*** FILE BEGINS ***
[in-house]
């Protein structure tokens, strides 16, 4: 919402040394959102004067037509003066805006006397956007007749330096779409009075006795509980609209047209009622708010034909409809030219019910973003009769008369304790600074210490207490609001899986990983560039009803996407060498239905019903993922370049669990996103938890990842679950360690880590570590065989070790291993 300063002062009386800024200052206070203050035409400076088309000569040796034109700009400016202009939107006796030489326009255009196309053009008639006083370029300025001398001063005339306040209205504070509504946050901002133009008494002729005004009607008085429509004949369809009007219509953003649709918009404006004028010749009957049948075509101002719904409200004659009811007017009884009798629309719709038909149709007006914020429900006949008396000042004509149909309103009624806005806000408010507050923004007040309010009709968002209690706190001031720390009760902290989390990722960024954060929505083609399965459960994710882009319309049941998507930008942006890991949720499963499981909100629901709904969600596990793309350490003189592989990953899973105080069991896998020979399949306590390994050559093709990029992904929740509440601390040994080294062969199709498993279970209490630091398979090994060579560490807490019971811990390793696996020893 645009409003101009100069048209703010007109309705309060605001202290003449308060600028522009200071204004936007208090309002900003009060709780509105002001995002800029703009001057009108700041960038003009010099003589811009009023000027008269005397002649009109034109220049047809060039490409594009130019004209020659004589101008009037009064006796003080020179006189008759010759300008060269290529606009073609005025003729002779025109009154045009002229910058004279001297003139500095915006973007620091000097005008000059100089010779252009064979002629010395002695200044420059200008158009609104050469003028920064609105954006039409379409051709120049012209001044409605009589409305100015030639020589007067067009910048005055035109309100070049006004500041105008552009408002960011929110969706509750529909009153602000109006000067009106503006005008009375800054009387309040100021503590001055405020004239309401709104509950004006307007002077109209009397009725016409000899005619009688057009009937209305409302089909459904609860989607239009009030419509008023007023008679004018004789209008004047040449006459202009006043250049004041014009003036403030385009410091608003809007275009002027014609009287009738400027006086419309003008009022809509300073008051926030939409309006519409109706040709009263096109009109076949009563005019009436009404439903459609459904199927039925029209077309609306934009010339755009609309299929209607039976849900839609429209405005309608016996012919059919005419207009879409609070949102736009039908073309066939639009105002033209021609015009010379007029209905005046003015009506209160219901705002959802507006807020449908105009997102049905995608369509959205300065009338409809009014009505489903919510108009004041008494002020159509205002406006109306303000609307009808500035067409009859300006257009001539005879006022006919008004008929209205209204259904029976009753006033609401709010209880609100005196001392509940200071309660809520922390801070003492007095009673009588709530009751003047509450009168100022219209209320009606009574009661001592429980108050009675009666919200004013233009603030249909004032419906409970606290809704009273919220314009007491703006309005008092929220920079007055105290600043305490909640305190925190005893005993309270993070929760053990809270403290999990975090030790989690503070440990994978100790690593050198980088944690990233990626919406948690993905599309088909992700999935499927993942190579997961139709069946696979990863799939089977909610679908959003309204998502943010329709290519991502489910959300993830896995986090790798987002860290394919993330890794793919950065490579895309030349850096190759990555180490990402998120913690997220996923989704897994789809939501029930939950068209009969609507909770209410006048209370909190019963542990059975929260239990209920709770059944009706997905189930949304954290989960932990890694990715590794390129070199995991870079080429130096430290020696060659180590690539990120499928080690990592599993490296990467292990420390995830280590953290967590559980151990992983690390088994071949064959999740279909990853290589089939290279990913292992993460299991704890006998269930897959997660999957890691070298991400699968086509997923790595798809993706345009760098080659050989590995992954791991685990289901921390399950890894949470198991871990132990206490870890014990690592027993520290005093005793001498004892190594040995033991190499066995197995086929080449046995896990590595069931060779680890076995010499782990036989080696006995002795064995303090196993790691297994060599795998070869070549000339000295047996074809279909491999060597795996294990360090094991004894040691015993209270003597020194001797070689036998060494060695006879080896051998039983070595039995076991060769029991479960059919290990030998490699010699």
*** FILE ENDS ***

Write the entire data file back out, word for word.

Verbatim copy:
[in-house]
């Protein structure tokens, strides 16, 4: 919402040394959102004067037509003066805006006397956007007749330096779409009075006795509980609209047209009622708010034909409809030219019910973003009769008369304790600074210490207490609001899986990983560039009803996407060498239905019903993922370049669990996103938890990842679950360690880590570590065989070790291993 300063002062009386800024200052206070203050035409400076088309000569040796034109700009400016202009939107006796030489326009255009196309053009008639006083370029300025001398001063005339306040209205504070509504946050901002133009008494002729005004009607008085429509004949369809009007219509953003649709918009404006004028010749009957049948075509101002719904409200004659009811007017009884009798629309719709038909149709007006914020429900006949008396000042004509149909309103009624806005806000408010507050923004007040309010009709968002209690706190001031720390009760902290989390990722960024954060929505083609399965459960994710882009319309049941998507930008942006890991949720499963499981909100629901709904969600596990793309350490003189592989990953899973105080069991896998020979399949306590390994050559093709990029992904929740509440601390040994080294062969199709498993279970209490630091398979090994060579560490807490019971811990390793696996020893 645009409003101009100069048209703010007109309705309060605001202290003449308060600028522009200071204004936007208090309002900003009060709780509105002001995002800029703009001057009108700041960038003009010099003589811009009023000027008269005397002649009109034109220049047809060039490409594009130019004209020659004589101008009037009064006796003080020179006189008759010759300008060269290529606009073609005025003729002779025109009154045009002229910058004279001297003139500095915006973007620091000097005008000059100089010779252009064979002629010395002695200044420059200008158009609104050469003028920064609105954006039409379409051709120049012209001044409605009589409305100015030639020589007067067009910048005055035109309100070049006004500041105008552009408002960011929110969706509750529909009153602000109006000067009106503006005008009375800054009387309040100021503590001055405020004239309401709104509950004006307007002077109209009397009725016409000899005619009688057009009937209305409302089909459904609860989607239009009030419509008023007023008679004018004789209008004047040449006459202009006043250049004041014009003036403030385009410091608003809007275009002027014609009287009738400027006086419309003008009022809509300073008051926030939409309006519409109706040709009263096109009109076949009563005019009436009404439903459609459904199927039925029209077309609306934009010339755009609309299929209607039976849900839609429209405005309608016996012919059919005419207009879409609070949102736009039908073309066939639009105002033209021609015009010379007029209905005046003015009506209160219901705002959802507006807020449908105009997102049905995608369509959205300065009338409809009014009505489903919510108009004041008494002020159509205002406006109306303000609307009808500035067409009859300006257009001539005879006022006919008004008929209205209204259904029976009753006033609401709010209880609100005196001392509940200071309660809520922390801070003492007095009673009588709530009751003047509450009168100022219209209320009606009574009661001592429980108050009675009666919200004013233009603030249909004032419906409970606290809704009273919220314009007491703006309005008092929220920079007055105290600043305490909640305190925190005893005993309270993070929760053990809270403290999990975090030790989690503070440990994978100790690593050198980088944690990233990626919406948690993905599309088909992700999935499927993942190579997961139709069946696979990863799939089977909610679908959003309204998502943010329709290519991502489910959300993830896995986090790798987002860290394919993330890794793919950065490579895309030349850096190759990555180490990402998120913690997220996923989704897994789809939501029930939950068209009969609507909770209410006048209370909190019963542990059975929260239990209920709770059944009706997905189930949304954290989960932990890694990715590794390129070199995991870079080429130096430290020696060659180590690539990120499928080690990592599993490296990467292990420390995830280590953290967590559980151990992983690390088994071949064959999740279909990853290589089939290279990913292992993460299991704890006998269930897959997660999957890691070298991400699968086509997923790595798809993706345009760098080659050989590995992954791991685990289901921390399950890894949470198991871990132990206490870890014990690592027993520290005093005793001498004892190594040995033991190499066995197995086929080449046995896990590595069931060779680890076995010499782990036989080696006995002795064995303090196993790691297994060599795998070869070549000339000295047996074809279909491999060597795996294990360090094991004894040691015993209270003597020194001797070689036998060494060695006879080896051998039983070595039995076991060769029991479960059919290990030998490699010699």